Background: Fucoidan is a sulphated polysaccharide that is primarily extracted from brown seaweeds; it has been broadly studied in recent years due to its numerous biological properties, including anticoagulant, antithrombotic, antitumour and antiviral activities.
Objective and design: In this study, fucoidan was evaluated against oral bacteria, either alone or with antibiotics, via the broth dilution method and chequerboard and time-kill assay.
Results: Minimum inhibitory concentration/minimum bactericidal concentration (MIC/MBC) values for the fucoidan against all the tested bacteria ranged between 0.125 and 0.50/0.25 and 1.00mgml(-1), for ampicillin 0.125 and 64/0.5 and 64μgml(-1) and for gentamicin 2 and 256/4 and 512μgml(-1), respectively. Furthermore, the MIC and MBC were reduced to one half-eighth as a result of the combination of the fucoidan with antibiotics. One to 3h of treatment with MIC50 of fucoidan with MIC50 of antibiotics resulted from an increase of the rate of killing in colony forming units (CFUs) ml(-1) to a greater degree than was observed with alone.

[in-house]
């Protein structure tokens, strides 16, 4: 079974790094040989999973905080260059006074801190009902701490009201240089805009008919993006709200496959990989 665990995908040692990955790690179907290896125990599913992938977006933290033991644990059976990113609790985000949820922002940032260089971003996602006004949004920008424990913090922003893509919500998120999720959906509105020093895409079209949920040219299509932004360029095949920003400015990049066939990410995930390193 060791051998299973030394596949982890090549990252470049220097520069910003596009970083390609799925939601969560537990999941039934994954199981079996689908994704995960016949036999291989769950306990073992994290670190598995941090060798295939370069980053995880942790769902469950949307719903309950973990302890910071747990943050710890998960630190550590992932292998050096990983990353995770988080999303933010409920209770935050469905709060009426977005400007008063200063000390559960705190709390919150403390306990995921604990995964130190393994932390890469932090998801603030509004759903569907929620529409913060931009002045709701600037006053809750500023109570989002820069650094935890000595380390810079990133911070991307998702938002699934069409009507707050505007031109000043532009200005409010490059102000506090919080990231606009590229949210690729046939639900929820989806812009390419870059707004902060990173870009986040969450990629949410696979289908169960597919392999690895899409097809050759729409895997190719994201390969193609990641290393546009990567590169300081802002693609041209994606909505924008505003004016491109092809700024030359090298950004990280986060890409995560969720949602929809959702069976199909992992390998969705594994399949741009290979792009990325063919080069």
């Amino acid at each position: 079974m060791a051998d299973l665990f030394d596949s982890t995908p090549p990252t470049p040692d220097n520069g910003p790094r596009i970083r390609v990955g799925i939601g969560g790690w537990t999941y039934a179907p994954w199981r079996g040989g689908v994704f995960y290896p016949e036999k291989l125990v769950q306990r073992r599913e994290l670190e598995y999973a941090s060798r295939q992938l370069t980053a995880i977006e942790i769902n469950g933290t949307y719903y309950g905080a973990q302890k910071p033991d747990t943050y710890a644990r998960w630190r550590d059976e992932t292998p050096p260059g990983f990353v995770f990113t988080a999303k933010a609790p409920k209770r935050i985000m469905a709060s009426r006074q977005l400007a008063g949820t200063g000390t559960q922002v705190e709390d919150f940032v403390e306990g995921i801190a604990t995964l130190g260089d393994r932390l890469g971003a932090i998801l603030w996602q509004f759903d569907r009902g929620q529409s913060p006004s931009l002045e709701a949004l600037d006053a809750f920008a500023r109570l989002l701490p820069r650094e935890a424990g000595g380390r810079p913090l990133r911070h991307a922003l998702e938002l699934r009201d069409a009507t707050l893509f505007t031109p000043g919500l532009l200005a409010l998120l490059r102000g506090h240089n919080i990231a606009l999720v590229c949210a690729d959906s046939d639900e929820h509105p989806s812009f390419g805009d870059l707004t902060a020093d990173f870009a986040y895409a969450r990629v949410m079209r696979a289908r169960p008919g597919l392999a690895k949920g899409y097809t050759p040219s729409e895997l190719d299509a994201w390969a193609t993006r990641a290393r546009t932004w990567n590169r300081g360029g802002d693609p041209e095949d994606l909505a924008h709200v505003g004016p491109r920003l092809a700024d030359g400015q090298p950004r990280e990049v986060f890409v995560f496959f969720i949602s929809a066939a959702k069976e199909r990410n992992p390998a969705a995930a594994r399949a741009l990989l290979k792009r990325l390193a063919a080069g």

Conclusion: These results suggest that fucoidan is important in the antibacterial actions of the agents.
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